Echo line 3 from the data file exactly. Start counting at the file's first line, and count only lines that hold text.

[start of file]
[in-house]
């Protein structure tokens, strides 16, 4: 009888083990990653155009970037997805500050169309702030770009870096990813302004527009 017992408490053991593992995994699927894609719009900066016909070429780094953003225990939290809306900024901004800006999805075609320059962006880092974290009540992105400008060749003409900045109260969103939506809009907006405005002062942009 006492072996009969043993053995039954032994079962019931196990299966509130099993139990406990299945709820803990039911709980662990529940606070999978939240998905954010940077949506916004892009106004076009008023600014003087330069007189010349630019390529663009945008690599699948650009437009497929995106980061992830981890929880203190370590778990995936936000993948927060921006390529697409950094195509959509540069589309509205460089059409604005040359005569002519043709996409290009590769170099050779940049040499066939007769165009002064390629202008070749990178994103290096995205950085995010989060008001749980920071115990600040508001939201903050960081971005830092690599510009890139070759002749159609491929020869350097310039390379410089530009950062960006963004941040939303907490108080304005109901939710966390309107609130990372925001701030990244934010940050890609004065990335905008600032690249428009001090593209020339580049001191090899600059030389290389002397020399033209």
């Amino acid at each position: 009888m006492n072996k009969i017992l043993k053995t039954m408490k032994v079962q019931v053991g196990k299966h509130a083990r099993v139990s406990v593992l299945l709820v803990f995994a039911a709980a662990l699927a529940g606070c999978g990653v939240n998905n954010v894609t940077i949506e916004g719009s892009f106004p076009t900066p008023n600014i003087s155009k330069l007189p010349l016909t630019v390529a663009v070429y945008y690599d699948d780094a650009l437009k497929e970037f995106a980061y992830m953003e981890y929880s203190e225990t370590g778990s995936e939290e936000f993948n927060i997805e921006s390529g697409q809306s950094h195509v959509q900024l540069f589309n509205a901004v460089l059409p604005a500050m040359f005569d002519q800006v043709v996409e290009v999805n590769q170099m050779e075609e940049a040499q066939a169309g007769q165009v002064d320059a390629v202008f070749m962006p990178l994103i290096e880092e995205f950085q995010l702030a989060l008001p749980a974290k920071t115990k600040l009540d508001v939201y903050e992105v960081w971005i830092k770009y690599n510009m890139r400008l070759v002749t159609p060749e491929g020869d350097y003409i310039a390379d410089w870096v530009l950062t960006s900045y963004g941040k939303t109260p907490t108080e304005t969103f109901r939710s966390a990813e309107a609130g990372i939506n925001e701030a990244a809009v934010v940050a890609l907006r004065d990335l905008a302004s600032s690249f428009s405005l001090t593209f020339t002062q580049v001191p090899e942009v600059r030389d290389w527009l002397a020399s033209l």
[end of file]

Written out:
């Amino acid at each position: 009888m006492n072996k009969i017992l043993k053995t039954m408490k032994v079962q019931v053991g196990k299966h509130a083990r099993v139990s406990v593992l299945l709820v803990f995994a039911a709980a662990l699927a529940g606070c999978g990653v939240n998905n954010v894609t940077i949506e916004g719009s892009f106004p076009t900066p008023n600014i003087s155009k330069l007189p010349l016909t630019v390529a663009v070429y945008y690599d699948d780094a650009l437009k497929e970037f995106a980061y992830m953003e981890y929880s203190e225990t370590g778990s995936e939290e936000f993948n927060i997805e921006s390529g697409q809306s950094h195509v959509q900024l540069f589309n509205a901004v460089l059409p604005a500050m040359f005569d002519q800006v043709v996409e290009v999805n590769q170099m050779e075609e940049a040499q066939a169309g007769q165009v002064d320059a390629v202008f070749m962006p990178l994103i290096e880092e995205f950085q995010l702030a989060l008001p749980a974290k920071t115990k600040l009540d508001v939201y903050e992105v960081w971005i830092k770009y690599n510009m890139r400008l070759v002749t159609p060749e491929g020869d350097y003409i310039a390379d410089w870096v530009l950062t960006s900045y963004g941040k939303t109260p907490t108080e304005t969103f109901r939710s966390a990813e309107a609130g990372i939506n925001e701030a990244a809009v934010v940050a890609l907006r004065d990335l905008a302004s600032s690249f428009s405005l001090t593209f020339t002062q580049v001191p090899e942009v600059r030389d290389w527009l002397a020399s033209l």